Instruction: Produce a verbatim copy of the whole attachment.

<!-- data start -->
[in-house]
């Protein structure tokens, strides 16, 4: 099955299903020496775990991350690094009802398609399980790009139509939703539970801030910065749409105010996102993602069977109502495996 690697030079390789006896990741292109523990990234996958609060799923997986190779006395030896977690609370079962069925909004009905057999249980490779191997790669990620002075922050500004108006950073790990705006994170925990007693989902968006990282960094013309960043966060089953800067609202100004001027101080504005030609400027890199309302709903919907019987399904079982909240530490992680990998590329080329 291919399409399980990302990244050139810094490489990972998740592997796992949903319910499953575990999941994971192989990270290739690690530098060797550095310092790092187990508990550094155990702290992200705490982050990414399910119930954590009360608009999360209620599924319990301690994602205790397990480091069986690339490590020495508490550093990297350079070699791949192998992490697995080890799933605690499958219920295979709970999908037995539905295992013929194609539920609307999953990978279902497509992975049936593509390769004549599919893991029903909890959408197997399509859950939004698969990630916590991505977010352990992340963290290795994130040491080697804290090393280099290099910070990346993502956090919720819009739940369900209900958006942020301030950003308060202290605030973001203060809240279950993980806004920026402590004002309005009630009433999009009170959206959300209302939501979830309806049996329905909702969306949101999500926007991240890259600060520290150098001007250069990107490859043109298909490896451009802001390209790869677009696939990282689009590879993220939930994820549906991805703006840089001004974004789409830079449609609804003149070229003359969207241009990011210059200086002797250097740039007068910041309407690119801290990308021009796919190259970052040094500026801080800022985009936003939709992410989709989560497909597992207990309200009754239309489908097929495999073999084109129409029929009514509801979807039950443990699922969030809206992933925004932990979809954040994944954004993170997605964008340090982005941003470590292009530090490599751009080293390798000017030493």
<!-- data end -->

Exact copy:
[in-house]
């Protein structure tokens, strides 16, 4: 099955299903020496775990991350690094009802398609399980790009139509939703539970801030910065749409105010996102993602069977109502495996 690697030079390789006896990741292109523990990234996958609060799923997986190779006395030896977690609370079962069925909004009905057999249980490779191997790669990620002075922050500004108006950073790990705006994170925990007693989902968006990282960094013309960043966060089953800067609202100004001027101080504005030609400027890199309302709903919907019987399904079982909240530490992680990998590329080329 291919399409399980990302990244050139810094490489990972998740592997796992949903319910499953575990999941994971192989990270290739690690530098060797550095310092790092187990508990550094155990702290992200705490982050990414399910119930954590009360608009999360209620599924319990301690994602205790397990480091069986690339490590020495508490550093990297350079070699791949192998992490697995080890799933605690499958219920295979709970999908037995539905295992013929194609539920609307999953990978279902497509992975049936593509390769004549599919893991029903909890959408197997399509859950939004698969990630916590991505977010352990992340963290290795994130040491080697804290090393280099290099910070990346993502956090919720819009739940369900209900958006942020301030950003308060202290605030973001203060809240279950993980806004920026402590004002309005009630009433999009009170959206959300209302939501979830309806049996329905909702969306949101999500926007991240890259600060520290150098001007250069990107490859043109298909490896451009802001390209790869677009696939990282689009590879993220939930994820549906991805703006840089001004974004789409830079449609609804003149070229003359969207241009990011210059200086002797250097740039007068910041309407690119801290990308021009796919190259970052040094500026801080800022985009936003939709992410989709989560497909597992207990309200009754239309489908097929495999073999084109129409029929009514509801979807039950443990699922969030809206992933925004932990979809954040994944954004993170997605964008340090982005941003470590292009530090490599751009080293390798000017030493």